Windows 11: Gaming improvements put to the test – DirectStorage, DRR, AutoHDR

Windows 11 also includes some improvements that are not noticeable within a specific application, but rather improve Windows 11 as a whole. These include general performance improvements as well as new features such as DirectStorage, Dynamic Refresh Rate and AutoHDR.


As we noted earlier this year, DirectStorage (and Nvidia’s RTX IO) allows NVMe SSDs to send data directly to the graphics card’s lightning-fast dedicated VRAM, bypassing the usual route via the CPU and general system memory. Microsoft already implemented DirectStorage on the Xbox Series X, and it’s surprisingly powerful: Microsoft calls it “Quick Resume,” and when you switch to a Quick Resume game, you switch straight to the game – with no introductory title screens, menus, or the like. Implementing this on the PC would be a huge benefit for PC gaming, especially when we see something similar to Quick Resume. At the moment we don’t know if and when we will get it.

DirectStorage is supposed to shorten the loading times of games significantly


DirectStorage is supposed to shorten the loading times of games significantly

© Microsoft

Microsoft has informed us that DirectStorage support will be included in Windows 11 when it is launched on the market. (Games that implement DirectStorage will also be compatible with Windows 10 version 1909 or later). But game developers must also support the DirectStorage SDK, according to Microsoft, and so far Microsoft has not announced any PC games for Windows 11 that do this. Microsoft has also said that DirectStorage requires a terabyte NVMe SSD to enable DirectStorage, so you must have one in addition to Windows 11.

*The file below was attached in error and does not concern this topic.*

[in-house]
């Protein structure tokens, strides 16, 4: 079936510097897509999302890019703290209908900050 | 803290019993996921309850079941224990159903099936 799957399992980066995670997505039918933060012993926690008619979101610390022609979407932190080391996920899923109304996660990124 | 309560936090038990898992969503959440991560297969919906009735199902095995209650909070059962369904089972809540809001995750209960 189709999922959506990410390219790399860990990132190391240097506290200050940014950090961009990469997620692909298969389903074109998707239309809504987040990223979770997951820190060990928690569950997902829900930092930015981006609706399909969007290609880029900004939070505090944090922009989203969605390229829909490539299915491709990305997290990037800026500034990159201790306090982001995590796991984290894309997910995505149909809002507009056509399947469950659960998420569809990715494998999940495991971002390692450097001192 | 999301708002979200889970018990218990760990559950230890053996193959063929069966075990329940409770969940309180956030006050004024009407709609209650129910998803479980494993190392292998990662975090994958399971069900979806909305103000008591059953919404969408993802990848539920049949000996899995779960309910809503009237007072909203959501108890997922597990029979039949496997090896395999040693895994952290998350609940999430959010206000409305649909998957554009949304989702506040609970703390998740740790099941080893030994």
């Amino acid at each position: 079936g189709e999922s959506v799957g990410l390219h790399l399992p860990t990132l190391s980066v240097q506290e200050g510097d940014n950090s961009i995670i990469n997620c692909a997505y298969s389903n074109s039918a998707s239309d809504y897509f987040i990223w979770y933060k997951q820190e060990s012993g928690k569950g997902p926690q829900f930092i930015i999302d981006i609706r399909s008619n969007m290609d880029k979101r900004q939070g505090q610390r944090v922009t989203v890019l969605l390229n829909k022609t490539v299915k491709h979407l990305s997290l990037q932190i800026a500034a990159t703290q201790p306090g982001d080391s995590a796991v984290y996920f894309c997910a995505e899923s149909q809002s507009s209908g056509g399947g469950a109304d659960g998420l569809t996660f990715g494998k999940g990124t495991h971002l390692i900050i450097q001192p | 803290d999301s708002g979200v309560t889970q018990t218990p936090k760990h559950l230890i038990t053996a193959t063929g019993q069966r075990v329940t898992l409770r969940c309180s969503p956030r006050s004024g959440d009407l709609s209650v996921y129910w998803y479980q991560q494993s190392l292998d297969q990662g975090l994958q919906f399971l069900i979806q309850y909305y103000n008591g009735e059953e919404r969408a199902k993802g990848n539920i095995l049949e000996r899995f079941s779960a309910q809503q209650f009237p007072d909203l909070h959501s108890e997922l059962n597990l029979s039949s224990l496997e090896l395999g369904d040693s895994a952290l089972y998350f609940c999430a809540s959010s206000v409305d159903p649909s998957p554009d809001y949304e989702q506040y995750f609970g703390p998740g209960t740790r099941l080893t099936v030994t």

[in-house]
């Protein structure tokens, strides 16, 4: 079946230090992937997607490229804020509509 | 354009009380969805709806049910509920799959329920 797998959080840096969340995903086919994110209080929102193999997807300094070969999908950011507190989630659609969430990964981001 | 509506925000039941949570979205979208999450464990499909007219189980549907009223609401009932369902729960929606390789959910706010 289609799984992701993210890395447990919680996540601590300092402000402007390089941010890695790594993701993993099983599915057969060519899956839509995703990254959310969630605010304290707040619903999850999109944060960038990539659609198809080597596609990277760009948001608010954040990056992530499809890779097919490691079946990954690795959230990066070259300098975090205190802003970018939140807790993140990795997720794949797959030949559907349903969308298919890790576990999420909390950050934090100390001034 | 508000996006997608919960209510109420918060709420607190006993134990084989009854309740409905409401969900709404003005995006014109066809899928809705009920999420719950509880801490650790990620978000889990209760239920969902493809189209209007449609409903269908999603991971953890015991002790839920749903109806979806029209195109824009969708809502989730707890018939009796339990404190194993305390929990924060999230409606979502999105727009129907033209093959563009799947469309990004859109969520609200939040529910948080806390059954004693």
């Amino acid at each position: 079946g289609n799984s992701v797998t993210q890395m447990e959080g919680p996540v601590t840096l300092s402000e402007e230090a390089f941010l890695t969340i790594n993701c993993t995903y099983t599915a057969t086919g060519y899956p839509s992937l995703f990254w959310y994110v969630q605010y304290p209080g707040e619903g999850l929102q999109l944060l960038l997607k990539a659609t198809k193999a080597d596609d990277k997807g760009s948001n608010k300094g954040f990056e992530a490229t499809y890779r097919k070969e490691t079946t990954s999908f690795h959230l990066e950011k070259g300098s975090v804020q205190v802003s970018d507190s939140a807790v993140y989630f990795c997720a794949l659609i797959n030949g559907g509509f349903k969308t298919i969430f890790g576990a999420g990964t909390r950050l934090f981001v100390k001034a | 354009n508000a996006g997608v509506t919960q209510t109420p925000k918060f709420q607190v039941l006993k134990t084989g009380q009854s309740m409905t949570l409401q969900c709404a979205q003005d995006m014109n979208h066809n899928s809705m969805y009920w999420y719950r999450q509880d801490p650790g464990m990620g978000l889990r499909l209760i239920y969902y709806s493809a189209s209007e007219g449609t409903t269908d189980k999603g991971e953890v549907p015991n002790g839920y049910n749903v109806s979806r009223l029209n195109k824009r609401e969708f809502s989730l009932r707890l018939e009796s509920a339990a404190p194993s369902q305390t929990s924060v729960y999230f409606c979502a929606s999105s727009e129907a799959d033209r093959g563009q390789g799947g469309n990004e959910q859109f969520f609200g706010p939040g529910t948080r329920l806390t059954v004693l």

Dynamic Refresh Rate (DRR)

Dynamic Refresh Rate (DRR) is another feature of Windows 11 that uses a display with a high refresh rate above 60 Hz for coloring. DRR ensures a “smoother” inking experience if required by increasing the refresh rate to 90 Hz or even 120 Hz and then decreasing it again to save power. DRR is specifically designed for pen writing on tablets like the Microsoft Surface Pro 8, where we’ve seen it in action before. A similar technology with variable refresh rate as Nvidia’s G-Sync has been an integral part of gaming PCs for years.


AutoHDR will do for PCs what AutoHDR does for Xbox Series X and S: It adds high dynamic range capabilities via AI for games that are not specifically encoded for HDR. This is a visual enhancement that z. B. increases the white balance of the screen when a figure steps out of the dark into bright sunlight.

In addition to Windows 11, your PC needs an HDR-capable graphics processor and a screen that also supports HDR. To be fair, you’ll likely need to do a head-to-head comparison to see the benefits of AutoHDR on older games, but it’s a nice visual bonus that Windows 11 players get for free.

Back to our main test: Windows 11 in the mega test

Windows 11: The operating system for gamers – all new functions explained

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